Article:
Wednesday, April 28, 2010

Another Horse Story

by Laura Crum


I don’t usually post two days in a row, but I wanted to share this story and ask if any of you had experienced anything like this. My Sunny horse likes to test me, as I referenced in my earlier post this month (see “Picking a Fight”). Its been raining a lot here and I haven’t been able to ride regularly. But I do have lots of green grass along my driveway, so I’ve been trying to get the horses turned out regularly. Yesterday, I caught Sunny to turn him out for awhile and he tried one of his little games.

Now, Sunny feels good, yes, but he is kept in a large corral (100 by 100), and he runs and bucks and plays as much as he wants. So he is not a mass of pent up energy. When I turn him out he does not run around--he grazes steadily. Like all the horses, he is very eager for his “turn” to be out grazing. When I got him out of his corral yesterday he walked sedately beside me for ten strides, and then (when I wasn’t paying attention—of course) he leapt up in the air and kicked out. One little move. He didn’t touch me; he didn’t tighten the leadrope. By the time I looked back at him he was walking again—with a little gleam in his eye that said he thought he’d won one.

Sunny has pulled this trick before, and I always get after him for it. So I backed him off and whacked him a few times. And I swear, he tossed his head and stamped his front foot at me. Like the herd stallion. It was all I could do not to crack up, but I backed him off a few more times and whacked him until he made mouthing motions and had a submissive expression. He put his nose up to me very gently for a pat, which I gave him. Then I led him off and turned him loose to graze with no further sillieness. This interaction is totally typical of Sunny.

Sunny has many other such minor defiances of varied sorts, but they are all alike in that he never touches me or unseats me (when I’m on him), and they are very calculated on his part. He is never upset—either fearful or excited or angry—when he does them. He does not intend to hurt me. He is testing.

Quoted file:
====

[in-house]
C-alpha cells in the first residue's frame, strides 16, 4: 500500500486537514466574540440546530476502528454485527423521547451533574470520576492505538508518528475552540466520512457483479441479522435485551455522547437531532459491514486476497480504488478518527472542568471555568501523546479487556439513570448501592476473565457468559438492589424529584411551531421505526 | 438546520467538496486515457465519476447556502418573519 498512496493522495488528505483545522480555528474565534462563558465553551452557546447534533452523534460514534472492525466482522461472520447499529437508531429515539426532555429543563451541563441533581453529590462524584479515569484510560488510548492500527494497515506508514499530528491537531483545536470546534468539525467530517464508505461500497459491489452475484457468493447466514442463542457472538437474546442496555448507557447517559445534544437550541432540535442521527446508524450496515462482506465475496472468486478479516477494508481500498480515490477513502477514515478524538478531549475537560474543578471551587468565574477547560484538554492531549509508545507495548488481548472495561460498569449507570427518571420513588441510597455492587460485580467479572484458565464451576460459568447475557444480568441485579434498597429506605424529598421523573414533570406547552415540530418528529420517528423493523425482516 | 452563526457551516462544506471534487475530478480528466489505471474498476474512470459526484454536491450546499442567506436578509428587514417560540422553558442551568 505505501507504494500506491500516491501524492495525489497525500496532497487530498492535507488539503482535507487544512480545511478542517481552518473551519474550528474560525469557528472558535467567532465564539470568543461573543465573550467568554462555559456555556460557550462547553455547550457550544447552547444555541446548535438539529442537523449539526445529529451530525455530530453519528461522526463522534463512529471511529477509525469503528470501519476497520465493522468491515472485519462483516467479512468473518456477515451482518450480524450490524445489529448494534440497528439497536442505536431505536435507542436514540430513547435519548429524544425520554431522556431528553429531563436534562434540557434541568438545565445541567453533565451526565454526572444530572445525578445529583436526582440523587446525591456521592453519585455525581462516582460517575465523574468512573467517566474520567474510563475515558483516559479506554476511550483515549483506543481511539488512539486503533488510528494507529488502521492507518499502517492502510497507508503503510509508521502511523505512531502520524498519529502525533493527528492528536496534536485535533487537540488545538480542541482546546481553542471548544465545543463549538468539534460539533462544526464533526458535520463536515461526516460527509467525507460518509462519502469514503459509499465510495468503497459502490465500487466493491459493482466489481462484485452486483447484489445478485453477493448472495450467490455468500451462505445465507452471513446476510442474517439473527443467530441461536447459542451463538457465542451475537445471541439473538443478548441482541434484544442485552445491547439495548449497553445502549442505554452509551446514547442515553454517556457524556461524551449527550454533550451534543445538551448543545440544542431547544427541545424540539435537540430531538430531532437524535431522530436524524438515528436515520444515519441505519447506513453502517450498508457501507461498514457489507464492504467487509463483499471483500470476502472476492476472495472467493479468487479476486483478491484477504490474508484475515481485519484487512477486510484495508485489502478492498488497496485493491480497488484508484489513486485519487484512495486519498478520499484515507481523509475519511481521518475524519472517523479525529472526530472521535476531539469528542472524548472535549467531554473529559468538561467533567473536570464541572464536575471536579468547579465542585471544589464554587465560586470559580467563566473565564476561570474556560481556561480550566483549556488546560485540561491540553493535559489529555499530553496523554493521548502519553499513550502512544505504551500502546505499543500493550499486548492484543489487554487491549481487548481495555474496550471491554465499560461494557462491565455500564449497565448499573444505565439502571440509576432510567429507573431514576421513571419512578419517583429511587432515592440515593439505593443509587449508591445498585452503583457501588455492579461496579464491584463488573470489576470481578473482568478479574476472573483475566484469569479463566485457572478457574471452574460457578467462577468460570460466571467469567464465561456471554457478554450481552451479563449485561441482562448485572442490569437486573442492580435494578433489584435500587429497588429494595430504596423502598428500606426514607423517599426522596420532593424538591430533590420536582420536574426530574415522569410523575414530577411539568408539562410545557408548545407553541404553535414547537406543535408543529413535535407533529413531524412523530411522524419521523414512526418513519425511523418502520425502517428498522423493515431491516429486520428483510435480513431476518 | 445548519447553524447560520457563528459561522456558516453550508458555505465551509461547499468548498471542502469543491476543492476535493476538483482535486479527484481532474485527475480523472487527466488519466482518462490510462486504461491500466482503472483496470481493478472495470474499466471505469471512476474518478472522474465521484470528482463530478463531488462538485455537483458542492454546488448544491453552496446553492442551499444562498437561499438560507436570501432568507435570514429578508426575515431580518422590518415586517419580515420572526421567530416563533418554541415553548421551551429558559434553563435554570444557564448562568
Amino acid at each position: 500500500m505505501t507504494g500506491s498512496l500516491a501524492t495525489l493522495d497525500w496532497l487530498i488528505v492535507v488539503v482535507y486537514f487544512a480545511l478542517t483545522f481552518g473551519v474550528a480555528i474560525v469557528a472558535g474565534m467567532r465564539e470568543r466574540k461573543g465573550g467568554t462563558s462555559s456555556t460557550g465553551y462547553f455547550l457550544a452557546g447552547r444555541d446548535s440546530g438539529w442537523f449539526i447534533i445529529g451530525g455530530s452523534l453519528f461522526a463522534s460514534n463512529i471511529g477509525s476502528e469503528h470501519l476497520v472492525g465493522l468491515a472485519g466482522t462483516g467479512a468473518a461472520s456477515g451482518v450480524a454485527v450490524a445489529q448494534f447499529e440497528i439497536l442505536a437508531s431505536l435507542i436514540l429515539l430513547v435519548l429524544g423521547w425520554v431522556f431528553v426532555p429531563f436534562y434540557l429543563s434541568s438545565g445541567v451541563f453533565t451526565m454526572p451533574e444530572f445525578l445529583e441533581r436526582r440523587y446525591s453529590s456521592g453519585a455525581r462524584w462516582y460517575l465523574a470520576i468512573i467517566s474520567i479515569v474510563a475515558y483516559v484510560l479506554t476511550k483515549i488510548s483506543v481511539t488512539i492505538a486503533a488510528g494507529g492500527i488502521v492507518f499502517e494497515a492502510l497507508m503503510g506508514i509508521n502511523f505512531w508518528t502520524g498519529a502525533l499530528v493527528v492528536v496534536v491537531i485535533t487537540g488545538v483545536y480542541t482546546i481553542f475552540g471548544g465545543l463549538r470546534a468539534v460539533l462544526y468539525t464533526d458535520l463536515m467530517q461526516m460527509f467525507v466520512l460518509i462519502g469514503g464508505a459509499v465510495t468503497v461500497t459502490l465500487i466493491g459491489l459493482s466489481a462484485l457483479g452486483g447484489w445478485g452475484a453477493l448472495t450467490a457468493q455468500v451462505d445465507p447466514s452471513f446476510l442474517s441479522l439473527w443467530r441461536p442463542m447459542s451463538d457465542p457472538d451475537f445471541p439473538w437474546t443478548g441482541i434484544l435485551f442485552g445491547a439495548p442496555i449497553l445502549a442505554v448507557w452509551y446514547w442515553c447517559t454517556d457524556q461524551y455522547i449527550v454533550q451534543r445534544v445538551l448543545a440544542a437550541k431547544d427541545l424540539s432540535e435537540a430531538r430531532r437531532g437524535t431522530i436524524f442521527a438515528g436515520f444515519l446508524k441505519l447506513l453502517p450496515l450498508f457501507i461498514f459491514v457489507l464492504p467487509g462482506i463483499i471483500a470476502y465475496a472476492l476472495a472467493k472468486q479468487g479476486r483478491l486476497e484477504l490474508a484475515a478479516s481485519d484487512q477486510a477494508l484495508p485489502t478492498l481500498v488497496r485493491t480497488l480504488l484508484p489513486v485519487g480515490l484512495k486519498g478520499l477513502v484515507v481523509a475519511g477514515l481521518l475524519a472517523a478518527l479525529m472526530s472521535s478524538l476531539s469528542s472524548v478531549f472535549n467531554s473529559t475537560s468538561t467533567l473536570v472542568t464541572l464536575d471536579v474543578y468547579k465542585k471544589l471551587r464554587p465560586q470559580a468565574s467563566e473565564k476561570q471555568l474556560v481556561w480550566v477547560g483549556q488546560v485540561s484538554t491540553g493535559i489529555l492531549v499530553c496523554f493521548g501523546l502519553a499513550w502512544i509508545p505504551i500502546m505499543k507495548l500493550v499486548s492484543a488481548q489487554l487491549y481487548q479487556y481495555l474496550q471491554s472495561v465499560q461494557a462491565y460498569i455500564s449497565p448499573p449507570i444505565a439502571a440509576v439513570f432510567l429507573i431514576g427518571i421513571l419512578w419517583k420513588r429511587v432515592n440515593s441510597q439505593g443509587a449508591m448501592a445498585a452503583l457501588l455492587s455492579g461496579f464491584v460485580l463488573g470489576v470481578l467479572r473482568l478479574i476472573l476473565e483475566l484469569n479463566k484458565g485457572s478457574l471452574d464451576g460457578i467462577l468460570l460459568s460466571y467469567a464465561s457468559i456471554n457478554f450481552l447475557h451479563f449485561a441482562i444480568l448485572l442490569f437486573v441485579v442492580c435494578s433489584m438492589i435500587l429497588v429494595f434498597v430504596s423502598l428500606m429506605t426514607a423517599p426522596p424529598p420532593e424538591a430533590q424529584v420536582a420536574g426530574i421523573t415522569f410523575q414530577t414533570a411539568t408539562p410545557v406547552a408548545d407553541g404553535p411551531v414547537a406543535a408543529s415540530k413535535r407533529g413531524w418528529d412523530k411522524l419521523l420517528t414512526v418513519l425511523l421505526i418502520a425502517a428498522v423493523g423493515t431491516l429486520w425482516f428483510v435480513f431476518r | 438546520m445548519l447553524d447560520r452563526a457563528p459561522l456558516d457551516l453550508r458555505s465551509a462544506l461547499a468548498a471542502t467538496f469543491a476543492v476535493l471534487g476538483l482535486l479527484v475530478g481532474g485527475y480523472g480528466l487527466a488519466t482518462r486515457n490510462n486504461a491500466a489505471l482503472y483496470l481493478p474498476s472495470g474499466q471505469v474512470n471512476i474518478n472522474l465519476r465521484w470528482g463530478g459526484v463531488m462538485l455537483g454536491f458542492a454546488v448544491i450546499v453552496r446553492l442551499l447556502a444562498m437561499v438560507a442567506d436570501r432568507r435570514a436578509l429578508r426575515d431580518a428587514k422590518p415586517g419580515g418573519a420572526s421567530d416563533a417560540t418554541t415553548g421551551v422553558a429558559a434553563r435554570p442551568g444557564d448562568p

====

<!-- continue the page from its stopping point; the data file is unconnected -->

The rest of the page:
This horse just needs me to do the alpha horse thing. He is never the least bit frightened or truly intimidated when I get after him. It makes him feel secure. I am having to get over my wish that we could just “get along”. No, I must demonstrate my boss mare status every once in awhile or he’s not happy.

Do some of you have horses like this? Are there any tricks you know that can reduce a horse’s need for this sort of correction? I really am very fond of my little yellow mule, and I would love to find a path that works for both of us that doesn’t involve me whacking him, but so far I haven’t managed it. I am unwilling to punish him any more harshly than I do—and I’m pretty sure that it would do no real good, even if I were willing to do it. We get along just fine under the current system. And maybe this behavior of his is here to teach me something, as I said in the “Picking a Fight” post. But I can’t seem to get past my wish that I didn’t have to do this. Any suggestions?

14 comments:

stilllearning said...

Do you have to whack him? (I know you're not hurting him, but that gets old quick.) Couldn't you just do some quick back-up steps, some yielding of the HQs, maybe a little mini-send out on the line-reverse-go the other way-move? (Picture Clinton Anderson here...)

He needs to recheck that you're in charge. Maybe just some quick groundwork would do the trick, with no "whacking"? Seems to work with my guy when he's full of it and testing. It reinforces my leadership, but without even pretend-violence, just obedience.

Breathe said...

My gelding needs this sometimes too. It's like he doesn't really believe me unless I take it to that level. I'm not whacking him hard, probably the horse equivalent of a football player's slap on the butt, but nothing else seems to be adequate. Not ground work, not backing, not sending out.

So I'd love to hear if anyone has moved on past this too!

Funder said...

Hah, my mare does something similar. Sometimes when my back is (mostly) turned she'll pin her ears and toss her head, like -she's- making -me- move my feet. A yell and a threatening gesture puts her back in her place. Like Sunny, she behaves better after, like she just wanted to make sure I'm -really- the leader. My gelding did it too, complete with herd stallion head-toss, and I had to whack him with the end of the lead.

The violence doesnt bother me, because it's so ritualized in my case. Interested to hear others' experiences...

Laura Crum said...